I get pitched a handful of clothing startups to write about on my Forbes blog every week. Usually it is a complicated story and a wall of text in an email that I often don’t get around to reading. It takes a little finesse to catch my eye and Buck Mason did just that. How did they do it? The brand is minimalistically simple in their pursuit of building a clothing brand. They focus on the classics and the basics. Companies can get ahead of themselves trying to diversify, Buck Mason has taken a smarter approach – do one thing really well.
The founders, Erik Schnakenberg and Sasha Koehn, started Buck Mason in Los Angeles in 2013. It began with selling packages of basics that mixed and matched so any man could have a sophisticated style with one click. This developed into creating a timeless American uniform and it was obvious to the founders that it needed to start with the ultimate Americana staples: the indigo 5 pocket blue jean and the perfect white t-shirt.
And to add to it, they do their manufacturing and creation in the USA in a cost-effective manner, meaning that they aren’t charging an arm and a leg to their customers and they also aren’t compromising design or quality. Most men can’t find a high-quality, basic t-shirt for under $75 today (or if you’re Kanye, $120) But Buck Mason has been able to dodge that trend and bring it back to reality, charging only $24 for a basic white tee.
Buck Mason sells direct-to-consumer online and in their Venice Beach retail Fit Studio, which allows them to offer well-crafted garments at similar prices to non-domestically produced brands. They make everything using handcrafted, old school techniques that yield quality you would have found from great American made brands 30 years ago.
I had a chance to catch up with Erik and Sasha to learn more about Buck Mason, how they go about telling their story and what their plans are for 2015.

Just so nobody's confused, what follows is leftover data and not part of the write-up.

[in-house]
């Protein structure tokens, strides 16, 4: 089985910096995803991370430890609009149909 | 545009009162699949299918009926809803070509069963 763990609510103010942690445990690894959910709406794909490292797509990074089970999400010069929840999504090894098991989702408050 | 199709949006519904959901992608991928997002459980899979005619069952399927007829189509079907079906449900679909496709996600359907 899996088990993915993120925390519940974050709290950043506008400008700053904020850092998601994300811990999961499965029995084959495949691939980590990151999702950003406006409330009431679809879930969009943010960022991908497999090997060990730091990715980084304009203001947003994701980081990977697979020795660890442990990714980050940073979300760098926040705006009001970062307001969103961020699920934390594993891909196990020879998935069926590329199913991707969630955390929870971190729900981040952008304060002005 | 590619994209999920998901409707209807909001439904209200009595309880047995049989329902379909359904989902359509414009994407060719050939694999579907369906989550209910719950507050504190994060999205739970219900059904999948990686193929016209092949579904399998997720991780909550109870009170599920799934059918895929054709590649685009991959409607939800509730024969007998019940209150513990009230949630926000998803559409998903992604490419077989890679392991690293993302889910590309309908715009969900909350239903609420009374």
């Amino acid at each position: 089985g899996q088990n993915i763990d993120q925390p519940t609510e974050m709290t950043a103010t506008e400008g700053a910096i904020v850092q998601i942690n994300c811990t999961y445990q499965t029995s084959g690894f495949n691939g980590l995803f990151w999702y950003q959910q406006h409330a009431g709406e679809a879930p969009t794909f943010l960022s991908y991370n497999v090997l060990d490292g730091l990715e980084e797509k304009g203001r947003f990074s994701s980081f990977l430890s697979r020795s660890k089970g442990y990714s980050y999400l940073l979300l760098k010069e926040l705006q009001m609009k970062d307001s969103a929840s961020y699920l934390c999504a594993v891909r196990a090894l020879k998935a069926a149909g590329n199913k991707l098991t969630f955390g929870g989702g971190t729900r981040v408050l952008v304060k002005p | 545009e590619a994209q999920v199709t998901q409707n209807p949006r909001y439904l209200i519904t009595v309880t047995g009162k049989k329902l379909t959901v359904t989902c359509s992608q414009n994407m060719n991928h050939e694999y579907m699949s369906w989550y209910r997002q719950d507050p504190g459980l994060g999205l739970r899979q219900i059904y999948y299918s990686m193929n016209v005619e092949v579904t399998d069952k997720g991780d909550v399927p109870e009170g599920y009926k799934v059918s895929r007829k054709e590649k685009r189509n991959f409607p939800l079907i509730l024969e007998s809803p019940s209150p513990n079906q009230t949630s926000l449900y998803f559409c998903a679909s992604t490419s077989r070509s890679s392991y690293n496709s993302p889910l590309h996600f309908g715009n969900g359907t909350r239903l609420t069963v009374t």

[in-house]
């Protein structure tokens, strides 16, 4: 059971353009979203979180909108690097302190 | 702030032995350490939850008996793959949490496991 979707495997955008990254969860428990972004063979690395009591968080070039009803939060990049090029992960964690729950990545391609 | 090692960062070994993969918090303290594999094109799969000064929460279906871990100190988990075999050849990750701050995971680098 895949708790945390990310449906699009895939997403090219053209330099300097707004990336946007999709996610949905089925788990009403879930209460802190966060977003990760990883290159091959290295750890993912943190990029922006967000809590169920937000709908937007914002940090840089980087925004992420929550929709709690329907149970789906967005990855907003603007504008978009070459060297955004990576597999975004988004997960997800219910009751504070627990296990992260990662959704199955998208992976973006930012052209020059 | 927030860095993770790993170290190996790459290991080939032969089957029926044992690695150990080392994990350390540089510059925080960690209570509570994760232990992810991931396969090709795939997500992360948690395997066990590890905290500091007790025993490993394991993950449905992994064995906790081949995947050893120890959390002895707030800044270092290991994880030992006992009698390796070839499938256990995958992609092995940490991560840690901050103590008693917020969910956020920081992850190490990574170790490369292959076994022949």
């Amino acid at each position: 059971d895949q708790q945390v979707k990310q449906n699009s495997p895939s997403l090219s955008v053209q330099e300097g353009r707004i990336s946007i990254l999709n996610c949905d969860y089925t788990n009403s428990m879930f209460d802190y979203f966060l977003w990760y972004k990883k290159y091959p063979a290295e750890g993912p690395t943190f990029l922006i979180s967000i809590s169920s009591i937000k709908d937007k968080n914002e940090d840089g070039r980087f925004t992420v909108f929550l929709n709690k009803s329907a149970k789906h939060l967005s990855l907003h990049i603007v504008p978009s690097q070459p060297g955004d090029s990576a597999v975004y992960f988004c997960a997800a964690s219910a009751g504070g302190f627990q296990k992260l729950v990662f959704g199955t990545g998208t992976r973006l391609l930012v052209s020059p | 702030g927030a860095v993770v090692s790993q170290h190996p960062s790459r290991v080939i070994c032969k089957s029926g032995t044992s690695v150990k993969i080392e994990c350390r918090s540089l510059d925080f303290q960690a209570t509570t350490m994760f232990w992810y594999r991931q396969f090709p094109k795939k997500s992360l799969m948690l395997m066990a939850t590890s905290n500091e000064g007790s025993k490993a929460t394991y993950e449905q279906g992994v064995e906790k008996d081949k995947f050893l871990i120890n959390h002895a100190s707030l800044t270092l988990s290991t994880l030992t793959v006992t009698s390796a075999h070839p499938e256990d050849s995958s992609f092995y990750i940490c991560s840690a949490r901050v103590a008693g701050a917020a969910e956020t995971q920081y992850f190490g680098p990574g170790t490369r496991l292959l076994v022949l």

Alexander Taub: You started Buck Mason with a simple t-shirt and jeans – why?
Erik Schnakenberg: Over the last decade we’ve seen the t-shirt become the most worn piece of clothing by entrepreneurs and creatives. Wearing a tee to the office is the modern sign of rebellion that jeans use to be. Personally, it’s what we wear every day. We wanted to design a tee that could be worn from the office to the evening and would fit, look and feel like a $100 garment. No one was offering a great fitting luxury tee for less than $65, and we can now offer one at $24.
We’ve seen a great reaction to the t-shirt. Thousands of customers have waited up to several months on a waiting list for us to restock our signature shirttail hem t-shirt. The rounded hem also allows for hiding a little extra weight if you happen to carry it.
Denim came right after the tees, which obviously paired well. The perfect 5 pocket indigo jean with the perfect tee embodies that effortless American cool we all love. Our idea was to create a “sophisticated casual” uniform that was clean and classic. It’s all about using the finest fabrics and impeccable fit development. We’re not out there trying to reinvent men’s fashion. In fact we don’t really care all that much about fashion…we simply set out to do a few things perfectly. For us, that was a jean and a tee.